Once India's Largest Cycle Maker, Atlas Cycles, Suspends Operations

Atlas Cycles shut its Sahibabad plant on June 3, 2020, which also marks the World Bicycle Day. The company was once India's largest producer of bicycles exporting models overseas.

The Atlas Cycles' Sahibabad plant has a production capacity of 2.4 milliion unit per annum
Once a name synonymous with bicycles in India, Atlas Cycles, announced the suspension of its Sahibabad plant on June 3, 2020. The irony wasn't lost on anyone as the closure coincided with World Bicycle Day. The Sahibabad (UP) plant was the last of the three facilities of the company to be closed after the Malanpur (Madhya Pradesh) facility was closed in December 2014, while the Sonepat (Haryana) plant was closed in February 2018. With the Sahibabad plant, the company laid off 431 of its remaining employees, even though the company says the closure is temporary.
Founded by Janki Das Kapur, Atlas Cycles started its operations 1951 in Sonepat before Hero Cycles and managed to produce 12,000 cycles in its first year of operations. The company commenced exports of its bicycles in 1958. But it wouldn't be until 1965 that Atlast Cycles would become India's largest cycle maker. At its peak, the company produced about four million bicycles annually. Atlas was the producer of India's first racing bicycle in 1978 and in 1982, the company was the official supplier of bicycles for the XIth Asian Games.
The Sahibabad facility was the company's largest in terms of production
Atlas Cycles was going through a rough phase when the ongoing Coronavirus lockdown added to the financial constraints, forcing the company to shut operations. A report by PTI quoted NP Singh Rana, CEO, Atlas Cycles "We have not been able to sustain and we are not able to gather funds to continue our day-to-day operations. So we put the operations (at Sahibabad) in suspension for a very temporary period. The coronavirus pandemic was another blow to us."
However, the bicycle maker was in losses since 2014 when it closed its Malanpur facility, followed by Sonepat. The Sahibabad plant, meanwhile, started in 1989 but had seen the workforce reduce over the years from over 700 in 2017. The plant is the biggest for the company in terms of production and an installed production capacity of about 2.4 million bicycles annually.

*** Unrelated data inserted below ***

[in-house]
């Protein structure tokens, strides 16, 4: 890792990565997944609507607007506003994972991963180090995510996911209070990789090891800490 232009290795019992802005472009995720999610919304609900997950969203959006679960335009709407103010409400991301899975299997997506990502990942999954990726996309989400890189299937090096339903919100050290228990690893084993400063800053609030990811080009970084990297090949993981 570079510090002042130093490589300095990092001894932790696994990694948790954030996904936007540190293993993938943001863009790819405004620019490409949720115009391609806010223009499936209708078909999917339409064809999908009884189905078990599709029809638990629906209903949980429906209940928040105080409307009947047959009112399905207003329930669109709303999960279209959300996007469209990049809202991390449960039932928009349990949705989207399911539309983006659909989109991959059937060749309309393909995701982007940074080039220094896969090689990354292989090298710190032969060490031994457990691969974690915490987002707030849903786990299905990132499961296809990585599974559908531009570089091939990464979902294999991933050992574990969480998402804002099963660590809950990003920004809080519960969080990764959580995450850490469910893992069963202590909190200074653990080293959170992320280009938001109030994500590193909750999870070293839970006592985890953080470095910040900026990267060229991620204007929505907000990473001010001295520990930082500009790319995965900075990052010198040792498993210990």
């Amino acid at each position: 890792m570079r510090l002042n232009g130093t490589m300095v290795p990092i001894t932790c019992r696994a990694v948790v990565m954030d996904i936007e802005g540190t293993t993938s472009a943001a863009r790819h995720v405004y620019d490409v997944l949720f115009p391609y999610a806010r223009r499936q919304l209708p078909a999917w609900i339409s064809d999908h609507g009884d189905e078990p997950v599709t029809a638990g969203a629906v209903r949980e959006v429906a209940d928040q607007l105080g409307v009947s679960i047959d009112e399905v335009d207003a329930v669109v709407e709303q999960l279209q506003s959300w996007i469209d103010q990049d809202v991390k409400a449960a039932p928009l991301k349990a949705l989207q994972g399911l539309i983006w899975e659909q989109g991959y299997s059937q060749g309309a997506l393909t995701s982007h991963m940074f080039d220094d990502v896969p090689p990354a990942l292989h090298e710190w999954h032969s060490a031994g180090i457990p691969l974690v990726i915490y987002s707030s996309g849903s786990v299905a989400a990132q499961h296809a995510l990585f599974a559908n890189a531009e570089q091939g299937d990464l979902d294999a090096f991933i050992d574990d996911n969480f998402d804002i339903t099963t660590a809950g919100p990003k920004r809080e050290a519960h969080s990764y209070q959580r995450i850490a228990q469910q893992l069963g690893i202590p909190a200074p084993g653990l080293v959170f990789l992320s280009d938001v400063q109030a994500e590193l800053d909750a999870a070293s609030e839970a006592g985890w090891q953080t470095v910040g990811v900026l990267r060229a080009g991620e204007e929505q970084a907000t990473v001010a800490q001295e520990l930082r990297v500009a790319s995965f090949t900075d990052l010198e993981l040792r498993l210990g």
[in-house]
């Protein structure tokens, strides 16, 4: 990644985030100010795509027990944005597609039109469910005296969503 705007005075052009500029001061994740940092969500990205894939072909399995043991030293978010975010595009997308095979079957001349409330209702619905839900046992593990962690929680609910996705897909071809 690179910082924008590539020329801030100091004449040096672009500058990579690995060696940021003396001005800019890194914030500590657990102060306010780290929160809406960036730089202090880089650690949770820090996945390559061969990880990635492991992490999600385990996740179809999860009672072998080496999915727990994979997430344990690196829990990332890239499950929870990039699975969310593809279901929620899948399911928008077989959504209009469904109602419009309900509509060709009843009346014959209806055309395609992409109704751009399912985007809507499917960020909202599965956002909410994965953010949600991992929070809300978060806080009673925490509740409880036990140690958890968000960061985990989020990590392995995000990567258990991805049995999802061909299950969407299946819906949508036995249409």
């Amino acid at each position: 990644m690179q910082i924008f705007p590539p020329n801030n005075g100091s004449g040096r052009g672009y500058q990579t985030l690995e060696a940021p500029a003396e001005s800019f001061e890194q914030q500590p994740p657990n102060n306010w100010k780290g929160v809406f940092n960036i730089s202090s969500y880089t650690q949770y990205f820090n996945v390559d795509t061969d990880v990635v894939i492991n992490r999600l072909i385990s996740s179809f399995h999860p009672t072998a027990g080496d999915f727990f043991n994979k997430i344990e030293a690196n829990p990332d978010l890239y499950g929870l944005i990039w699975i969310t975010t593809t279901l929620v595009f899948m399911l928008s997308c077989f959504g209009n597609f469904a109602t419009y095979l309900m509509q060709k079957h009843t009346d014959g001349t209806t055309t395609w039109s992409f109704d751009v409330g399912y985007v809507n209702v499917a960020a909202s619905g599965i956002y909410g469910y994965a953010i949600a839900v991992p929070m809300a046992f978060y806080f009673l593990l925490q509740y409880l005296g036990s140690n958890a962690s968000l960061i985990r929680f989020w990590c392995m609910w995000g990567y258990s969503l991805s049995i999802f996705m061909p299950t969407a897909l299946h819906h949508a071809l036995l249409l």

Nevertheless, Atlas Cycles insists that the closure is only temporary and the company will bounce back once it can raise about ₹ 50 crore by selling surplus land. Stating further, Rana said, "We have a lot of land bank. We are only looking for a small fund to run the day-to-day operations. We are just looking for ₹ 50 crore at the moment."  

Atlas Cycles Joint Presidents Girish Kapur and Gautam Kapur at a dealer meet in 2018
At present, Atlas says the Sahibabad employees will be paid "lay-off wages" upon marking attendance daily. The company also maintains that it has not terminated any employees and the staff will return to work once the funds have been raised and the plant begins operations again.
While Atlast started producing bicycles that were basic or commuter-ish in appeal, the more recent years saw the company expand its portfolio to cater to the growing demand for recreational cycling. The company though was facing stiff competition from the arrival of foreign players in the market, while other Indian cycle makers also picked up the pace. Moreover, the shift to motorised transport and growth of entry-level level two-wheelers further weakened demand for Atlas bicycles in the rural segment.
The manufacturer's current portfolio comprises roadsters, mountain bikes (MTB), as well as cycles for women and children. Rana insists that the demand is very good in the market and the company's offerings are backed by a strong supplier base and dealer network.

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